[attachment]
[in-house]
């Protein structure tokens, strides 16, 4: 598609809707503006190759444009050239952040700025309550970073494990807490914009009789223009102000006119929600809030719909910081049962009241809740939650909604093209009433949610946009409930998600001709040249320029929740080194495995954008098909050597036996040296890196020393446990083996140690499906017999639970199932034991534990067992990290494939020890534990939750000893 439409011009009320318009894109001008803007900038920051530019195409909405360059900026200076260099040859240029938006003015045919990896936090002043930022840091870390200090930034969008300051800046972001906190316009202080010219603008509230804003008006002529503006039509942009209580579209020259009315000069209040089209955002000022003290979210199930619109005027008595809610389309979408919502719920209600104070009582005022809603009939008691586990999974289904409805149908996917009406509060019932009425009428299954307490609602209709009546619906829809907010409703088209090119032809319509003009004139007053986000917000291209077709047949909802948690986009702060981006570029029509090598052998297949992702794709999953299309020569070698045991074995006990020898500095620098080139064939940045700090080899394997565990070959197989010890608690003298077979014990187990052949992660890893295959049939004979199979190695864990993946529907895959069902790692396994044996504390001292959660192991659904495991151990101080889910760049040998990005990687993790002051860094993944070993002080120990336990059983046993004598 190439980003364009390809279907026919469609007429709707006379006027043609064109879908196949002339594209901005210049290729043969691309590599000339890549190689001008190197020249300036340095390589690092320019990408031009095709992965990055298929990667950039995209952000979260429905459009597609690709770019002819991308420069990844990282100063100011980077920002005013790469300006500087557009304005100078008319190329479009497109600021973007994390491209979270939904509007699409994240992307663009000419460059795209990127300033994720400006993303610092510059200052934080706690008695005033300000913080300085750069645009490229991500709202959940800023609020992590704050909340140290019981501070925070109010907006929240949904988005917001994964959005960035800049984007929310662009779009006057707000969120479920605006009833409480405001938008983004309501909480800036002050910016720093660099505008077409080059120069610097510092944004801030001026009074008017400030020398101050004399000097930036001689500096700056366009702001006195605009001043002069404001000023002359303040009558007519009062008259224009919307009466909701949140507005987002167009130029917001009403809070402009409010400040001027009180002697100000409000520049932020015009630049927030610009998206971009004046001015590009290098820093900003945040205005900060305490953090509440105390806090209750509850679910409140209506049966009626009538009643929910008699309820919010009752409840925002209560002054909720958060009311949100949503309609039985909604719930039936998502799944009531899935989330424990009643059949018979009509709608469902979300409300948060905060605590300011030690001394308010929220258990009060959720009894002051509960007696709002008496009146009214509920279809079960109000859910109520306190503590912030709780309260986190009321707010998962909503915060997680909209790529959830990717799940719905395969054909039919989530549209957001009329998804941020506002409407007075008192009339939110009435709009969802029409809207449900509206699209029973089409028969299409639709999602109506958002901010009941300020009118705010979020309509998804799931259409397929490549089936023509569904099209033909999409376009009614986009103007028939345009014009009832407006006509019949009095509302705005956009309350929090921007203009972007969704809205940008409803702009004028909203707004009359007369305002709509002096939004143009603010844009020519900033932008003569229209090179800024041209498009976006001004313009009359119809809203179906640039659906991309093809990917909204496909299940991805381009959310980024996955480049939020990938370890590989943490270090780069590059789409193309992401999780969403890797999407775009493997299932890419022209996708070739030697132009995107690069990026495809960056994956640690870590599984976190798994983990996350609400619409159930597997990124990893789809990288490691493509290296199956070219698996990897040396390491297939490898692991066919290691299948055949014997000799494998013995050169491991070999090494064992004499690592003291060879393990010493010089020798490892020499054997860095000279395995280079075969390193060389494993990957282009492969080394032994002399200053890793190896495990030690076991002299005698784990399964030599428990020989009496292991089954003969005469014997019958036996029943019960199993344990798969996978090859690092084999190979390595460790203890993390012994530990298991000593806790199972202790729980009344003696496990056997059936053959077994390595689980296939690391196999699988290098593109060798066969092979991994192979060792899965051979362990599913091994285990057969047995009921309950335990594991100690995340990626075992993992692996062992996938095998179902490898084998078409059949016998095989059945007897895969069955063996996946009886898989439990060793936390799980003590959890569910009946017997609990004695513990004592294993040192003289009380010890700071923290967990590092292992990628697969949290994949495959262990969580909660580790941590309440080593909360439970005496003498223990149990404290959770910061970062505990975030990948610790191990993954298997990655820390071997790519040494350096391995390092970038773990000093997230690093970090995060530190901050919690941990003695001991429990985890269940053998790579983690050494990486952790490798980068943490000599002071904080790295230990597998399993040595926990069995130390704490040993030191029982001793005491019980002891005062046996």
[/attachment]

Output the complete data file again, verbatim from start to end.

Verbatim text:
[in-house]
């Protein structure tokens, strides 16, 4: 598609809707503006190759444009050239952040700025309550970073494990807490914009009789223009102000006119929600809030719909910081049962009241809740939650909604093209009433949610946009409930998600001709040249320029929740080194495995954008098909050597036996040296890196020393446990083996140690499906017999639970199932034991534990067992990290494939020890534990939750000893 439409011009009320318009894109001008803007900038920051530019195409909405360059900026200076260099040859240029938006003015045919990896936090002043930022840091870390200090930034969008300051800046972001906190316009202080010219603008509230804003008006002529503006039509942009209580579209020259009315000069209040089209955002000022003290979210199930619109005027008595809610389309979408919502719920209600104070009582005022809603009939008691586990999974289904409805149908996917009406509060019932009425009428299954307490609602209709009546619906829809907010409703088209090119032809319509003009004139007053986000917000291209077709047949909802948690986009702060981006570029029509090598052998297949992702794709999953299309020569070698045991074995006990020898500095620098080139064939940045700090080899394997565990070959197989010890608690003298077979014990187990052949992660890893295959049939004979199979190695864990993946529907895959069902790692396994044996504390001292959660192991659904495991151990101080889910760049040998990005990687993790002051860094993944070993002080120990336990059983046993004598 190439980003364009390809279907026919469609007429709707006379006027043609064109879908196949002339594209901005210049290729043969691309590599000339890549190689001008190197020249300036340095390589690092320019990408031009095709992965990055298929990667950039995209952000979260429905459009597609690709770019002819991308420069990844990282100063100011980077920002005013790469300006500087557009304005100078008319190329479009497109600021973007994390491209979270939904509007699409994240992307663009000419460059795209990127300033994720400006993303610092510059200052934080706690008695005033300000913080300085750069645009490229991500709202959940800023609020992590704050909340140290019981501070925070109010907006929240949904988005917001994964959005960035800049984007929310662009779009006057707000969120479920605006009833409480405001938008983004309501909480800036002050910016720093660099505008077409080059120069610097510092944004801030001026009074008017400030020398101050004399000097930036001689500096700056366009702001006195605009001043002069404001000023002359303040009558007519009062008259224009919307009466909701949140507005987002167009130029917001009403809070402009409010400040001027009180002697100000409000520049932020015009630049927030610009998206971009004046001015590009290098820093900003945040205005900060305490953090509440105390806090209750509850679910409140209506049966009626009538009643929910008699309820919010009752409840925002209560002054909720958060009311949100949503309609039985909604719930039936998502799944009531899935989330424990009643059949018979009509709608469902979300409300948060905060605590300011030690001394308010929220258990009060959720009894002051509960007696709002008496009146009214509920279809079960109000859910109520306190503590912030709780309260986190009321707010998962909503915060997680909209790529959830990717799940719905395969054909039919989530549209957001009329998804941020506002409407007075008192009339939110009435709009969802029409809207449900509206699209029973089409028969299409639709999602109506958002901010009941300020009118705010979020309509998804799931259409397929490549089936023509569904099209033909999409376009009614986009103007028939345009014009009832407006006509019949009095509302705005956009309350929090921007203009972007969704809205940008409803702009004028909203707004009359007369305002709509002096939004143009603010844009020519900033932008003569229209090179800024041209498009976006001004313009009359119809809203179906640039659906991309093809990917909204496909299940991805381009959310980024996955480049939020990938370890590989943490270090780069590059789409193309992401999780969403890797999407775009493997299932890419022209996708070739030697132009995107690069990026495809960056994956640690870590599984976190798994983990996350609400619409159930597997990124990893789809990288490691493509290296199956070219698996990897040396390491297939490898692991066919290691299948055949014997000799494998013995050169491991070999090494064992004499690592003291060879393990010493010089020798490892020499054997860095000279395995280079075969390193060389494993990957282009492969080394032994002399200053890793190896495990030690076991002299005698784990399964030599428990020989009496292991089954003969005469014997019958036996029943019960199993344990798969996978090859690092084999190979390595460790203890993390012994530990298991000593806790199972202790729980009344003696496990056997059936053959077994390595689980296939690391196999699988290098593109060798066969092979991994192979060792899965051979362990599913091994285990057969047995009921309950335990594991100690995340990626075992993992692996062992996938095998179902490898084998078409059949016998095989059945007897895969069955063996996946009886898989439990060793936390799980003590959890569910009946017997609990004695513990004592294993040192003289009380010890700071923290967990590092292992990628697969949290994949495959262990969580909660580790941590309440080593909360439970005496003498223990149990404290959770910061970062505990975030990948610790191990993954298997990655820390071997790519040494350096391995390092970038773990000093997230690093970090995060530190901050919690941990003695001991429990985890269940053998790579983690050494990486952790490798980068943490000599002071904080790295230990597998399993040595926990069995130390704490040993030191029982001793005491019980002891005062046996």